Friday, March 30, 2012

B.F.A. Artist Statement

Pretty much the same ideas I've been working with, but placed in a more cohesive manner. Enjoy.

Every day, I alter my natural look by using makeup, skin and hair treatments, and fashionable attire. I consider this practice a form of self-defense. Humans display fears about their personal appearance in ways that no other species does, but I see similarities in the desire of animals to camouflage and defend themselves from predators and to change physically in order to attract a mate. One such creature is the decorator crab. When threatened, the decorator crab collects bits of its surroundings like vegetation, coral, and smaller organisms and covers its entire body, camouflaging itself. Inspired by this creature’s practice and my love/hate relationship with altering my own appearance, I paint stylized, androgynous human figures that are almost unrecognizable with all the oceanic patterns and forms covering their bodies.

To convey the idea of self-defense on the painting surface itself, I use complementary color palettes and strong detail work to confuse the viewer’s eye. The use of flat acrylic paint handling on the surface allows the patterns and shapes to play against each other all the more. This flattened and depthless aesthetic discourages the desire to spend an extended amount of time looking at the piece, while the repetitive details within each simple shape aid in leading the viewer’s eye around the figure’s body and its environment. The surface is inviting, but also confusing and tumultuous, challenging the idea that decorating oneself is as advantageous as many of us have been led to believe.

Monday, March 26, 2012

Eibatova Karina

I just really like this video. It reminds me of the concepts I'm dealing with in regard to my decorator crab people. See for yourself and find more of this awesome artist's work on this website.

Dwayne Butcher: The Politics of Inclusion

When I went to the David Lusk Gallery to check out this show last week, I was confused by the Robert Rector pieces in the front room and believed Butcher’s show to have passed and cursed myself for not attending his opening reception. However, after moseying past the decorative Rector paintings, I finally noticed Butcher’s show nestled in the back space of the building.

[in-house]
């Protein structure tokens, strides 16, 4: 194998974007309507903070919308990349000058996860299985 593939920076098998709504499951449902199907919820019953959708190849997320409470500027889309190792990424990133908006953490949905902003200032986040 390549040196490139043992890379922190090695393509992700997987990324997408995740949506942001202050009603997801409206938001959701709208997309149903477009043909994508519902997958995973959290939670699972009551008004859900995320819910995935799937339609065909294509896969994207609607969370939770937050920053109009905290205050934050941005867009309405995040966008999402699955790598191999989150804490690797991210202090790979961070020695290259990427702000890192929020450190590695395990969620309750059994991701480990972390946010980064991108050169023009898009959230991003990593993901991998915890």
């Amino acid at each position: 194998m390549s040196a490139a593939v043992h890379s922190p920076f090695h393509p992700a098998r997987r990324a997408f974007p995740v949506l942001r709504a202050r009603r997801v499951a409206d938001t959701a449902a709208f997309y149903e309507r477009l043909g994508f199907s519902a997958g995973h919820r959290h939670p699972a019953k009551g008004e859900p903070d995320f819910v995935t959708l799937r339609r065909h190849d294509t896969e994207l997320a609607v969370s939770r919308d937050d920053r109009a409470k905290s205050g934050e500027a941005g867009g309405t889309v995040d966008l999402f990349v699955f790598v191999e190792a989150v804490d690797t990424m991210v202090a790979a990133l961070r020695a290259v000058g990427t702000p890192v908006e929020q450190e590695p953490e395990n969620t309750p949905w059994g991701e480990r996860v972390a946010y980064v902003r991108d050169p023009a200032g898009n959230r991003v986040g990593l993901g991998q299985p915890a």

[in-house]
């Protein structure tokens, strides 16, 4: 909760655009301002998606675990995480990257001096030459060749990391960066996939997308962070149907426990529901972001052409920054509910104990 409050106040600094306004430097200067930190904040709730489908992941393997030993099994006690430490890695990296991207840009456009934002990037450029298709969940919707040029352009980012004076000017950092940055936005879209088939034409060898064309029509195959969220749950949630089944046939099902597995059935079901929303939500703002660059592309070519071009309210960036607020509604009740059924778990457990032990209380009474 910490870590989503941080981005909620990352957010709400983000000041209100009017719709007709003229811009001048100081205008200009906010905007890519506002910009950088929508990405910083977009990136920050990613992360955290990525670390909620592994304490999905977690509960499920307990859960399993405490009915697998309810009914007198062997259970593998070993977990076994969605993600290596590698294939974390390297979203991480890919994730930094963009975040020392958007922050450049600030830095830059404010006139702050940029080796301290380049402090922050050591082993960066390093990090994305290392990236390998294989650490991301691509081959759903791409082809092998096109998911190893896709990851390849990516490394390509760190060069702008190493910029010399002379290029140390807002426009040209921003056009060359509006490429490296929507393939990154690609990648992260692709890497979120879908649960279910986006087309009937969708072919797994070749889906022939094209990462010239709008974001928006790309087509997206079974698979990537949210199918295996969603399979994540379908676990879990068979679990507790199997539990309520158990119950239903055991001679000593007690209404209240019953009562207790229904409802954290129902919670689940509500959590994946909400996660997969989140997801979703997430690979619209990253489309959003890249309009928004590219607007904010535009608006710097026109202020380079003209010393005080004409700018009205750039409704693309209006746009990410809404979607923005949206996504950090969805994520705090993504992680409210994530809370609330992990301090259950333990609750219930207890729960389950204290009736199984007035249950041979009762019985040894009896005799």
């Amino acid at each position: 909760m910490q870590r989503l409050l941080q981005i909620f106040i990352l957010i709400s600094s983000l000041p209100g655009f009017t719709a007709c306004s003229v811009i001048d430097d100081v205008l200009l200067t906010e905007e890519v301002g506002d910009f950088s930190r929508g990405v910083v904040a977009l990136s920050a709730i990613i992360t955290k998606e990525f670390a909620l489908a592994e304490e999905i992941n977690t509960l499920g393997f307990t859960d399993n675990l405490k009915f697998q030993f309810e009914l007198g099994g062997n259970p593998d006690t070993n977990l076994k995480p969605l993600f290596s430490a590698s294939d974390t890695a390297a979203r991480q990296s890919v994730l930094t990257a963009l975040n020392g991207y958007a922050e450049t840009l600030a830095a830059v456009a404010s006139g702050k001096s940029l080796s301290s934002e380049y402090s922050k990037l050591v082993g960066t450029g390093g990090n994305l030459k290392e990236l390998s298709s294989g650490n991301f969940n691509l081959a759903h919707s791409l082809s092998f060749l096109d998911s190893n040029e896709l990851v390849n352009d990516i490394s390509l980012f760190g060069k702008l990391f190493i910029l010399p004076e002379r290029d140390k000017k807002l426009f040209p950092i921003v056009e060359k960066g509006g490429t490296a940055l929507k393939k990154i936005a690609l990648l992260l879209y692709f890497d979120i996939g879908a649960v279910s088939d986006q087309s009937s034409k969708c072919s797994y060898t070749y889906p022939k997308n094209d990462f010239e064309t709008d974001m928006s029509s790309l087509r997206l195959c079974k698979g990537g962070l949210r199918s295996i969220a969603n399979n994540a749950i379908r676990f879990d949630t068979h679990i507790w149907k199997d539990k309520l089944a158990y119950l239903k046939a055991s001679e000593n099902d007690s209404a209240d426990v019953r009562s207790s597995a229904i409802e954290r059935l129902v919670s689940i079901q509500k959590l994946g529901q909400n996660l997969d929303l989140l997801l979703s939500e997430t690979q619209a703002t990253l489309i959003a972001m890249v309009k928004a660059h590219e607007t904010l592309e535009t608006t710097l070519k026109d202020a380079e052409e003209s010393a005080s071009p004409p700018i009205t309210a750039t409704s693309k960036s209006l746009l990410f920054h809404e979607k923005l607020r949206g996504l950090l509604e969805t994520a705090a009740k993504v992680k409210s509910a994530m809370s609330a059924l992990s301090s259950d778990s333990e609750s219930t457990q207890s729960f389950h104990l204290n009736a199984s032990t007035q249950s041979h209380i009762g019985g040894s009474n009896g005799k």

Robert Rector
I liked the inclusion of both video art and painting, which were tied together thematically by humorous text. One of my biggest flaws when checking out a show is that I don’t often take the time to pause at video setups to watch films. I usually get frustrated when I catch them right in the middle and don’t get the chance to watch from beginning to end, so I just glance and then leave. But the films consisting of text against colored grounds made me stop in my tracks. I can’t recall ever laughing out loud in a quiet gallery before. I just love Butcher’s sense of humor and his way of poking fun at the art market (as shown below) and found his "Letters" hysterical.

Dwayne's "Letters" in progress

Overall, very refreshing stuff that thinks outside the normal conceptual painting style and is art that, quite literally, says something.

Saturday, March 24, 2012

Meet Stiffy

I did not take this photo, but it looks just like him!
This is a creepy, broken ventriloquist dummy I found at an antique shop on Summer Ave. I decided to be tacky and name him Stiffy and unfortunately, the name stuck. Huh. Spell check says "stiffy" isn't a word and tried to autocorrect it to say "stuffy" just now. Anyway, look what I did to him!

Now he's a decorator crab dummy. Hopefully, contrary to popular belief, ventriloquist dummies and dolls harbor no ill will against those who mistreat them and Stiffy won't come after me for revenge armed with a butcher knife. 

I'm not having a whole lot of luck getting those baked Sculpy forms to stay on his plastic head and completing the painting job is going to be nightmarish, but I'm excited to see this through. Thanks for taking one for the team, Stiffy!

Allison Schulnik Animation

I mostly know Schulnik from her paintings. They're so thick and textural, they just blow my mind. Completely different from how I'm used to working.